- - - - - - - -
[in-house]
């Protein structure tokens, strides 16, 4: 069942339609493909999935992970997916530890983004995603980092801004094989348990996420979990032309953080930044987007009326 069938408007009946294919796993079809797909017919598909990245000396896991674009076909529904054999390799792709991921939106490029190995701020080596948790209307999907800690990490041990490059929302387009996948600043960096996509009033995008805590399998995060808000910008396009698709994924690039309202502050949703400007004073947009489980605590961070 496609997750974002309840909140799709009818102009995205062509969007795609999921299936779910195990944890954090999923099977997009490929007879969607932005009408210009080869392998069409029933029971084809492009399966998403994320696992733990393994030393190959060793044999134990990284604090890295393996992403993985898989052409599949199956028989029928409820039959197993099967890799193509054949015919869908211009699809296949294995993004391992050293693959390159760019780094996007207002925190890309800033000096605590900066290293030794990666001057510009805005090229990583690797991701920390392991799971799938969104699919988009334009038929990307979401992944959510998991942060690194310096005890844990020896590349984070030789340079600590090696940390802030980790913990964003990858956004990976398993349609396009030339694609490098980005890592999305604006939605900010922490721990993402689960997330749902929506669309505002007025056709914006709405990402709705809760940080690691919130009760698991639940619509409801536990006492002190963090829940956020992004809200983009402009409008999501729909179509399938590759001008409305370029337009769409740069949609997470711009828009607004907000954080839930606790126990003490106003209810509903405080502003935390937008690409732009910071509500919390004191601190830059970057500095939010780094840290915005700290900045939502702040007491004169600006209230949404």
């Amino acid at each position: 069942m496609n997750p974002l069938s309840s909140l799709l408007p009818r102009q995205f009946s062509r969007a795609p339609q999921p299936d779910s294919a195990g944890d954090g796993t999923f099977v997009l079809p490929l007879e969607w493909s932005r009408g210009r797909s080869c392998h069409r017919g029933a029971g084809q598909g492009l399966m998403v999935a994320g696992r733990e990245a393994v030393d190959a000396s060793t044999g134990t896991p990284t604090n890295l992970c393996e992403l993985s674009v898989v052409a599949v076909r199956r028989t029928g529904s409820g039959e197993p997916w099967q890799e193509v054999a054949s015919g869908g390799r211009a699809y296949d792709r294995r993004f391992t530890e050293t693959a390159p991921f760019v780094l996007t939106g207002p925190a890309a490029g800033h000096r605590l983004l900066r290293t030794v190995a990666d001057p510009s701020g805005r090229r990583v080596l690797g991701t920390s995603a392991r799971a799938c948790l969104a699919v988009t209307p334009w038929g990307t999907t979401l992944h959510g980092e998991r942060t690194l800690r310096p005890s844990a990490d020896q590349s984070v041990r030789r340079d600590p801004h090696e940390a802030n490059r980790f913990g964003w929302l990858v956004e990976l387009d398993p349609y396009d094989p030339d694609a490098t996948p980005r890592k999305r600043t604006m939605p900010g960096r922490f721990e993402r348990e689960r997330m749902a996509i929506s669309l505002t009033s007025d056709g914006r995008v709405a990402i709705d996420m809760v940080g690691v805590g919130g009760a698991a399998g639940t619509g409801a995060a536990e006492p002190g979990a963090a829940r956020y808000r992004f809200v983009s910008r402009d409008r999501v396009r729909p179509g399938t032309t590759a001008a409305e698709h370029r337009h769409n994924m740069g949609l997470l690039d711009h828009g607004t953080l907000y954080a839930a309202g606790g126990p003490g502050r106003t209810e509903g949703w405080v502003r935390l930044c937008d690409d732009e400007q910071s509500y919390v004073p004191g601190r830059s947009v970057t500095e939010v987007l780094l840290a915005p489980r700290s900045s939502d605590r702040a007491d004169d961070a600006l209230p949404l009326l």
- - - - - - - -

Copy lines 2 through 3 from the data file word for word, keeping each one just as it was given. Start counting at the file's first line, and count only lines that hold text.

């Protein structure tokens, strides 16, 4: 069942339609493909999935992970997916530890983004995603980092801004094989348990996420979990032309953080930044987007009326 069938408007009946294919796993079809797909017919598909990245000396896991674009076909529904054999390799792709991921939106490029190995701020080596948790209307999907800690990490041990490059929302387009996948600043960096996509009033995008805590399998995060808000910008396009698709994924690039309202502050949703400007004073947009489980605590961070 496609997750974002309840909140799709009818102009995205062509969007795609999921299936779910195990944890954090999923099977997009490929007879969607932005009408210009080869392998069409029933029971084809492009399966998403994320696992733990393994030393190959060793044999134990990284604090890295393996992403993985898989052409599949199956028989029928409820039959197993099967890799193509054949015919869908211009699809296949294995993004391992050293693959390159760019780094996007207002925190890309800033000096605590900066290293030794990666001057510009805005090229990583690797991701920390392991799971799938969104699919988009334009038929990307979401992944959510998991942060690194310096005890844990020896590349984070030789340079600590090696940390802030980790913990964003990858956004990976398993349609396009030339694609490098980005890592999305604006939605900010922490721990993402689960997330749902929506669309505002007025056709914006709405990402709705809760940080690691919130009760698991639940619509409801536990006492002190963090829940956020992004809200983009402009409008999501729909179509399938590759001008409305370029337009769409740069949609997470711009828009607004907000954080839930606790126990003490106003209810509903405080502003935390937008690409732009910071509500919390004191601190830059970057500095939010780094840290915005700290900045939502702040007491004169600006209230949404």
């Amino acid at each position: 069942m496609n997750p974002l069938s309840s909140l799709l408007p009818r102009q995205f009946s062509r969007a795609p339609q999921p299936d779910s294919a195990g944890d954090g796993t999923f099977v997009l079809p490929l007879e969607w493909s932005r009408g210009r797909s080869c392998h069409r017919g029933a029971g084809q598909g492009l399966m998403v999935a994320g696992r733990e990245a393994v030393d190959a000396s060793t044999g134990t896991p990284t604090n890295l992970c393996e992403l993985s674009v898989v052409a599949v076909r199956r028989t029928g529904s409820g039959e197993p997916w099967q890799e193509v054999a054949s015919g869908g390799r211009a699809y296949d792709r294995r993004f391992t530890e050293t693959a390159p991921f760019v780094l996007t939106g207002p925190a890309a490029g800033h000096r605590l983004l900066r290293t030794v190995a990666d001057p510009s701020g805005r090229r990583v080596l690797g991701t920390s995603a392991r799971a799938c948790l969104a699919v988009t209307p334009w038929g990307t999907t979401l992944h959510g980092e998991r942060t690194l800690r310096p005890s844990a990490d020896q590349s984070v041990r030789r340079d600590p801004h090696e940390a802030n490059r980790f913990g964003w929302l990858v956004e990976l387009d398993p349609y396009d094989p030339d694609a490098t996948p980005r890592k999305r600043t604006m939605p900010g960096r922490f721990e993402r348990e689960r997330m749902a996509i929506s669309l505002t009033s007025d056709g914006r995008v709405a990402i709705d996420m809760v940080g690691v805590g919130g009760a698991a399998g639940t619509g409801a995060a536990e006492p002190g979990a963090a829940r956020y808000r992004f809200v983009s910008r402009d409008r999501v396009r729909p179509g399938t032309t590759a001008a409305e698709h370029r337009h769409n994924m740069g949609l997470l690039d711009h828009g607004t953080l907000y954080a839930a309202g606790g126990p003490g502050r106003t209810e509903g949703w405080v502003r935390l930044c937008d690409d732009e400007q910071s509500y919390v004073p004191g601190r830059s947009v970057t500095e939010v987007l780094l840290a915005p489980r700290s900045s939502d605590r702040a007491d004169d961070a600006l209230p949404l009326l």